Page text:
Professor Kaitlin Caruso finds her way back to Maine Law

When Professor Kaitlin Caruso began teaching civil procedure, local government, and civil rights litigation at Maine Law, it didn’t feel like a new career direction so much as a return to the fold.

“I’d always said if I got the chance to teach local government at Maine Law I’d jump on it,” Caruso reflected. “And then the opportunity actually arose.”

Caruso, who began as a visiting professor at Maine Law in 2021 and was hired for a tenure track position in January 2023, has a rich personal history at Maine Law. Her parents met at the school when they were both students and her mother worked as an adjunct professor for several years.

Kaitlin Caruso

“I grew up here in Portland, and Maine Law has always been in my life,” Caruso said. But returning to Maine Law wasn’t always the plan, especially since when Caruso left the state for her education it wasn’t with the intention of becoming a lawyer at all. She attended Northwestern University where she studied psychology and English. She felt drawn to the problem-solving nature of science but wanted a profession that worked more with people and less with microscopes.

“My brain loves a puzzle,” Caruso said. “The process of identifying a problem and then figuring out what I need to do to solve it, that makes my brain sing.”

It is this affinity for analytical thinking and aversion to late nights alone in a lab that led Caruso to Yale Law School in 2007. In law school Caruso developed an interest in civil rights litigation and local government law through her work with what came to be  a clinical program known as The San Francisco Affirmative Litigation Project. Although based in New Haven, CT, the program worked on civil rights and consumer protection issues with the City Attorney of San Francisco, CA.

“We were a standing army for civil rights  and consumer issues,” Caruso recalled. “I felt that I had no real business as a law student working on something as major as the Prop 8 case – the 2008 case challenging California’s constitutional ban on same-sex marriages – but there I was. How do you not fall in love with the work when that’s what you get to do?”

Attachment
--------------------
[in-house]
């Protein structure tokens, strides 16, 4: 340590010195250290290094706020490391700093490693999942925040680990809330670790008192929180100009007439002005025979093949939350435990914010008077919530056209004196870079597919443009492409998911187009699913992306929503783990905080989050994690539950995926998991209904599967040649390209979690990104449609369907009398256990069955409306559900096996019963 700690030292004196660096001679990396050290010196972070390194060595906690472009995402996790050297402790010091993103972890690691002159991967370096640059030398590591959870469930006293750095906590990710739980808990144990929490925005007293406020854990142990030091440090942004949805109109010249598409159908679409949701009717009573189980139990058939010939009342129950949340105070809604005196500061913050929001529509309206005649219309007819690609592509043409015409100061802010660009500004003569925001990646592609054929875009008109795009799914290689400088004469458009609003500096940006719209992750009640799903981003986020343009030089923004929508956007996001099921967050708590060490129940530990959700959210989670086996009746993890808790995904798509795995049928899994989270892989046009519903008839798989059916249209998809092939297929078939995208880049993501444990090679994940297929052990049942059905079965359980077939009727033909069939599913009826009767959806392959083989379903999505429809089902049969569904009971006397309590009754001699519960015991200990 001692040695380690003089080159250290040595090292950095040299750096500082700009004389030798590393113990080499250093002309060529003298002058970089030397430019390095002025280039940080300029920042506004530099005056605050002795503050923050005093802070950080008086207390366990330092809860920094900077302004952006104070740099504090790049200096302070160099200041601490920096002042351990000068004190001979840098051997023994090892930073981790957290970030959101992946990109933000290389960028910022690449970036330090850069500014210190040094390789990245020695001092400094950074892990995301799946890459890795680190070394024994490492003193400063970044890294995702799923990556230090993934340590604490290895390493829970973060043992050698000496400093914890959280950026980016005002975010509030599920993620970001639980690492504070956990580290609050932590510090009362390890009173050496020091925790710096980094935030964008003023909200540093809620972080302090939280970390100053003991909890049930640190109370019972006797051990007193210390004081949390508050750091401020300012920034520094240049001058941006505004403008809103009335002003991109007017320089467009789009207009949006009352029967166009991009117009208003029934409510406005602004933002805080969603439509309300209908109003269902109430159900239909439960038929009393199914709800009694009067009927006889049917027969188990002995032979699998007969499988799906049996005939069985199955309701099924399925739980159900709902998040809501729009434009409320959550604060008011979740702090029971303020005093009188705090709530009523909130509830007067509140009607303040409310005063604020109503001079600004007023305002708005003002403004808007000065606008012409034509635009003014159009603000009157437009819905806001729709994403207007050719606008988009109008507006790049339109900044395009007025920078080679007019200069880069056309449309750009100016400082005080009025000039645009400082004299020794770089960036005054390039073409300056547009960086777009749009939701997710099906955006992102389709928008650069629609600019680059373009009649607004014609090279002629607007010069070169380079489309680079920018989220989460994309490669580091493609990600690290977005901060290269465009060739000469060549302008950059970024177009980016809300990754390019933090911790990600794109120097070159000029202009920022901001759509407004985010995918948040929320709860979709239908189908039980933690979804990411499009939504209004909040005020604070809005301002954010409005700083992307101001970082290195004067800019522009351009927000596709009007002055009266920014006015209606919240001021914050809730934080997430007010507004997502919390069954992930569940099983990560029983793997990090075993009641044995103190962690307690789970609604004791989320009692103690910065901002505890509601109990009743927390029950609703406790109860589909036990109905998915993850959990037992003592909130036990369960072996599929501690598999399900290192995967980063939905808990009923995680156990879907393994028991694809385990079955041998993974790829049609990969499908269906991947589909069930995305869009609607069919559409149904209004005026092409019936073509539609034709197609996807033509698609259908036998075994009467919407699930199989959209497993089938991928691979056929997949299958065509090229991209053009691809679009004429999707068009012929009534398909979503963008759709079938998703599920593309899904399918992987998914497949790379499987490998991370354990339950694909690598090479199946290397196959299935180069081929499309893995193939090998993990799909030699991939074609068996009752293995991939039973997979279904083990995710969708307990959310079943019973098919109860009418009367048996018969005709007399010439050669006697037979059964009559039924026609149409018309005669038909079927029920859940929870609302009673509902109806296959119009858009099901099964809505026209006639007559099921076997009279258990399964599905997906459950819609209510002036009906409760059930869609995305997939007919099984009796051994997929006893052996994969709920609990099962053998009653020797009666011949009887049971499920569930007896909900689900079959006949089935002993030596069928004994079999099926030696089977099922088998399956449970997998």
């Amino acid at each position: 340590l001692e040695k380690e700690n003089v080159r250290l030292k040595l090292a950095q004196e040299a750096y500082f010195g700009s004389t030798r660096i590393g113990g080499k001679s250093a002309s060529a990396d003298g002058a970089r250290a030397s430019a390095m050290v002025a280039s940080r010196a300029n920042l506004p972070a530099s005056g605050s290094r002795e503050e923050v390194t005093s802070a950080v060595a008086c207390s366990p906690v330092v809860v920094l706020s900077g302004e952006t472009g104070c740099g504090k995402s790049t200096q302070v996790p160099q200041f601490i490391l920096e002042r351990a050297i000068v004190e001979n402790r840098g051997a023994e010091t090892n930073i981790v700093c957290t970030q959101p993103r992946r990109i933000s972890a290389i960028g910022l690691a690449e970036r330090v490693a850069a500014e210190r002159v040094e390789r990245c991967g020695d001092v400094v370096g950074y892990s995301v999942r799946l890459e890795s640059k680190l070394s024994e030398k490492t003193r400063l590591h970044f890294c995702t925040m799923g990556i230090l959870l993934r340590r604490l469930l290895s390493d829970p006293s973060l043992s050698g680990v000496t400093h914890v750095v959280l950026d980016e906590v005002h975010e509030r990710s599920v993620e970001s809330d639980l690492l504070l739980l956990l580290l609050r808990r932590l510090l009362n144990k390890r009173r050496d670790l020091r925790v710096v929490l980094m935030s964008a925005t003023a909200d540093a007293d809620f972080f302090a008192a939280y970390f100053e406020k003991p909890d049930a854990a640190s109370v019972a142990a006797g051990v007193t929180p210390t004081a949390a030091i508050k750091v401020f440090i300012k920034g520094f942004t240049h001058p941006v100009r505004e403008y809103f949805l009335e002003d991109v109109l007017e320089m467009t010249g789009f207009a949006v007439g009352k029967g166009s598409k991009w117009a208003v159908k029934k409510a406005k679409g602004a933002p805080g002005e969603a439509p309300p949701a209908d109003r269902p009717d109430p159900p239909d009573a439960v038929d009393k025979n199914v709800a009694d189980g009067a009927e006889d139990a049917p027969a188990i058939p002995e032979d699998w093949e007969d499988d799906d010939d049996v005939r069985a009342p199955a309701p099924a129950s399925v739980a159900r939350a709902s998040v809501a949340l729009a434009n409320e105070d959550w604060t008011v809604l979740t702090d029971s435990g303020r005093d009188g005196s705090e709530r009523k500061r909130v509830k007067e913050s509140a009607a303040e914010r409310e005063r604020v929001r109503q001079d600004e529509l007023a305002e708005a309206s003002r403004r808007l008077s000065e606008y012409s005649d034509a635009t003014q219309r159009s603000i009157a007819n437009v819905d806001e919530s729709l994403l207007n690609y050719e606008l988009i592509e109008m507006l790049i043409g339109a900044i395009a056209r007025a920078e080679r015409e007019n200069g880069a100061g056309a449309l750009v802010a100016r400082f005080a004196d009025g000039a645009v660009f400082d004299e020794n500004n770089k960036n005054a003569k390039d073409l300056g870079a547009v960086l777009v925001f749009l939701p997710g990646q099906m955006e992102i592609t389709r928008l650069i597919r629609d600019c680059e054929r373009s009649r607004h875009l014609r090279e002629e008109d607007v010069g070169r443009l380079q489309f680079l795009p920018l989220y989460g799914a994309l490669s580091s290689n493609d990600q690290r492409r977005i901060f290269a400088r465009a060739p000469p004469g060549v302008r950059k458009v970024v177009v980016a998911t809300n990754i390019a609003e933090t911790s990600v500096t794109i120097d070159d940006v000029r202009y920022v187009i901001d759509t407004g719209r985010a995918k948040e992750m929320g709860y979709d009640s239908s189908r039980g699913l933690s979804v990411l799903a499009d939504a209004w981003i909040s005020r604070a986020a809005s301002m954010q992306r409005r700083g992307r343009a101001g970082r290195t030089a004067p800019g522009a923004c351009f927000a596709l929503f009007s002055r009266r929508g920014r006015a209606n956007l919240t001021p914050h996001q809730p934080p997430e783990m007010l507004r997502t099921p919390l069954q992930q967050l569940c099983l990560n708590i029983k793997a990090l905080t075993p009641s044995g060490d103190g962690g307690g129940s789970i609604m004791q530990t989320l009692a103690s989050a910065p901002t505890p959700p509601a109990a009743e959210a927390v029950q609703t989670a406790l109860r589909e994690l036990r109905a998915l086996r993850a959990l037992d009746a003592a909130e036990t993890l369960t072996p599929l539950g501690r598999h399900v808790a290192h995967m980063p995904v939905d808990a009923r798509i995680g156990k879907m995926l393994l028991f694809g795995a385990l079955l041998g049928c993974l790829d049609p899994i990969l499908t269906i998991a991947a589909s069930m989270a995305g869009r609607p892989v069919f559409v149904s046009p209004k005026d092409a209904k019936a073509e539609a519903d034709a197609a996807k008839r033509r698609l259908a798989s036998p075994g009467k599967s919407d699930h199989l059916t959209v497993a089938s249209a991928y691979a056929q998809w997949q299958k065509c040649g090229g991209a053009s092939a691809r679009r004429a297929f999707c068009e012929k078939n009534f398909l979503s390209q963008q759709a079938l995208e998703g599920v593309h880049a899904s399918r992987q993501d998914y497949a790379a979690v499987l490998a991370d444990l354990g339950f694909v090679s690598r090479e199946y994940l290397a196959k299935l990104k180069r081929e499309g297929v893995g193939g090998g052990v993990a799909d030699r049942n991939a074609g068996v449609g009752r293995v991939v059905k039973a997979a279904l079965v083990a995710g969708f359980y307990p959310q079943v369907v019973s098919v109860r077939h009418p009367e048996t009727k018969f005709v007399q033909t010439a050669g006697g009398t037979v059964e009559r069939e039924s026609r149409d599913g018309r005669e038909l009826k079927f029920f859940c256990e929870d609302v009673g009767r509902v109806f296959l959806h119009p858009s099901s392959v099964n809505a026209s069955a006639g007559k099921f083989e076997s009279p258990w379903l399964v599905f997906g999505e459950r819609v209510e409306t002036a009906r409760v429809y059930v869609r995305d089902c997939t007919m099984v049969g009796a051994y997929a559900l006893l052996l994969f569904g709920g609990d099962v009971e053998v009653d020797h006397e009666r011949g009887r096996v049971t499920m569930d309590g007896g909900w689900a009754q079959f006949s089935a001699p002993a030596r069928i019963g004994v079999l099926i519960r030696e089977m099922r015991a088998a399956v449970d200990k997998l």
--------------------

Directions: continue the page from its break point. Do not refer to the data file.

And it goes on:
From Yale and the clinic, Caruso went on to clerk for U.S. District Judge Harry Leinenweber and later First Circuit Court of Appeals Judge William Kayatta, Jr.. From there, Caruso worked as counsel for the New York City Council, the New York City Law Department, and, most recently, as the Acting Director of the New Jersey Division of Consumer Affairs.

It was in these roles that Caruso flexed her capacity for innovative problem-solving, working in areas of consumer protection and civil litigation that ranged from investigating predatory student loan practices to advising on local labor laws. While Caruso deeply enjoyed this work, she said when the Maine Law opportunity presented itself, she couldn’t turn it down.

Caruso said it’s not only the beautiful state, and not only the teaching job but the particular kind of student Maine Law attracts and the culture at the law school, that beckoned her back.

“Students at Maine Law don’t always come in with a specific end goal in mind, but they do come here because they want to interact with the world in a particular way,” Caruso said. “They know they want to change it for the better, and this place helps them do that. We’re not just helping students fill in the right bubbles on the Bar Exam, we’re giving them the tools to effect change in the ways they choose. That’s powerful.”

In her classroom, Caruso strikes a balance between preparing students to check off the necessary milestones in becoming a lawyer while refining their creative and analytical thinking skills.

“I’m trying to give them this giant toolbox, all things you need to know, but also trying to demonstrate there often isn’t one right answer,” she continued. “You can make a decision six different ways, but you have to understand all the pieces going into that decision and all the possible outcomes in order to make the best choice with  your client.”

Caruso’s only point of hesitation in accepting a full-time teaching position was the worry that she’d have to sacrifice her ability to apply and affect the law outside of academia.  At Maine Law, however, she doesn’t have to make this sacrifice. In addition to helping students achieve their goals, Caruso said she is encouraged and expected to engage with legal matters in the outside world, continuing her legal scholarship and advocacy. For example, recently  Caruso has been working on a project with lawyers and professors around the country addressing emerging issues in consumer protection law at the state and federal level. 

“Something that drew me here was knowing how engaged faculty are with issues in the state and the country. It doesn’t feel like an no ivory tower at Maine Law,” Caruso said. “I’ve always wanted to do the work I love in a place I love. What could be better than that?”